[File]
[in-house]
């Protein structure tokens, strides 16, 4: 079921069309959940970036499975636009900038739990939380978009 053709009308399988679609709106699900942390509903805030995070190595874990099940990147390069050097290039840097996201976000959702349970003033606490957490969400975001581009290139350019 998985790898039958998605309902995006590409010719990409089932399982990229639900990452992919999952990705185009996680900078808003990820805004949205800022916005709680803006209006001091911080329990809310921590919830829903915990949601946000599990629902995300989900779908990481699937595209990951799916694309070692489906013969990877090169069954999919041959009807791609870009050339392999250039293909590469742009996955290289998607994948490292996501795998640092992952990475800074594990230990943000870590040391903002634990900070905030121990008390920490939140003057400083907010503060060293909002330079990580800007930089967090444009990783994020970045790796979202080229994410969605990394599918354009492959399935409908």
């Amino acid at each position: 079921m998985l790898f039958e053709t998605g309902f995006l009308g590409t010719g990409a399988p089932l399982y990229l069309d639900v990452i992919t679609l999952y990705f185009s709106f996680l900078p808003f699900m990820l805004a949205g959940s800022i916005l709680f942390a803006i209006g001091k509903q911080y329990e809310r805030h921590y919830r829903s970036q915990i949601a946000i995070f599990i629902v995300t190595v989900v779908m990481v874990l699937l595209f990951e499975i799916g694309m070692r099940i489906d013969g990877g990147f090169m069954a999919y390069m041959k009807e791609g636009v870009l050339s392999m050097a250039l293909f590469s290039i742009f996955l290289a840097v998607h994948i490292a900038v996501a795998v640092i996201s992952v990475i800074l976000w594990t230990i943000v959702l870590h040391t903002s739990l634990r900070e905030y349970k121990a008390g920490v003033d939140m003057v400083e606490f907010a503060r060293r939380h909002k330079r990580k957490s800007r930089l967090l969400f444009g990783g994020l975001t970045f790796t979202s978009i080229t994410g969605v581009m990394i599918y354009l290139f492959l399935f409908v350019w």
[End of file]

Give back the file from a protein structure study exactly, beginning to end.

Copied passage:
[in-house]
């Protein structure tokens, strides 16, 4: 079921069309959940970036499975636009900038739990939380978009 053709009308399988679609709106699900942390509903805030995070190595874990099940990147390069050097290039840097996201976000959702349970003033606490957490969400975001581009290139350019 998985790898039958998605309902995006590409010719990409089932399982990229639900990452992919999952990705185009996680900078808003990820805004949205800022916005709680803006209006001091911080329990809310921590919830829903915990949601946000599990629902995300989900779908990481699937595209990951799916694309070692489906013969990877090169069954999919041959009807791609870009050339392999250039293909590469742009996955290289998607994948490292996501795998640092992952990475800074594990230990943000870590040391903002634990900070905030121990008390920490939140003057400083907010503060060293909002330079990580800007930089967090444009990783994020970045790796979202080229994410969605990394599918354009492959399935409908």
């Amino acid at each position: 079921m998985l790898f039958e053709t998605g309902f995006l009308g590409t010719g990409a399988p089932l399982y990229l069309d639900v990452i992919t679609l999952y990705f185009s709106f996680l900078p808003f699900m990820l805004a949205g959940s800022i916005l709680f942390a803006i209006g001091k509903q911080y329990e809310r805030h921590y919830r829903s970036q915990i949601a946000i995070f599990i629902v995300t190595v989900v779908m990481v874990l699937l595209f990951e499975i799916g694309m070692r099940i489906d013969g990877g990147f090169m069954a999919y390069m041959k009807e791609g636009v870009l050339s392999m050097a250039l293909f590469s290039i742009f996955l290289a840097v998607h994948i490292a900038v996501a795998v640092i996201s992952v990475i800074l976000w594990t230990i943000v959702l870590h040391t903002s739990l634990r900070e905030y349970k121990a008390g920490v003033d939140m003057v400083e606490f907010a503060r060293r939380h909002k330079r990580k957490s800007r930089l967090l969400f444009g990783g994020l975001t970045f790796t979202s978009i080229t994410g969605v581009m990394i599918y354009l290139f492959l399935f409908v350019w």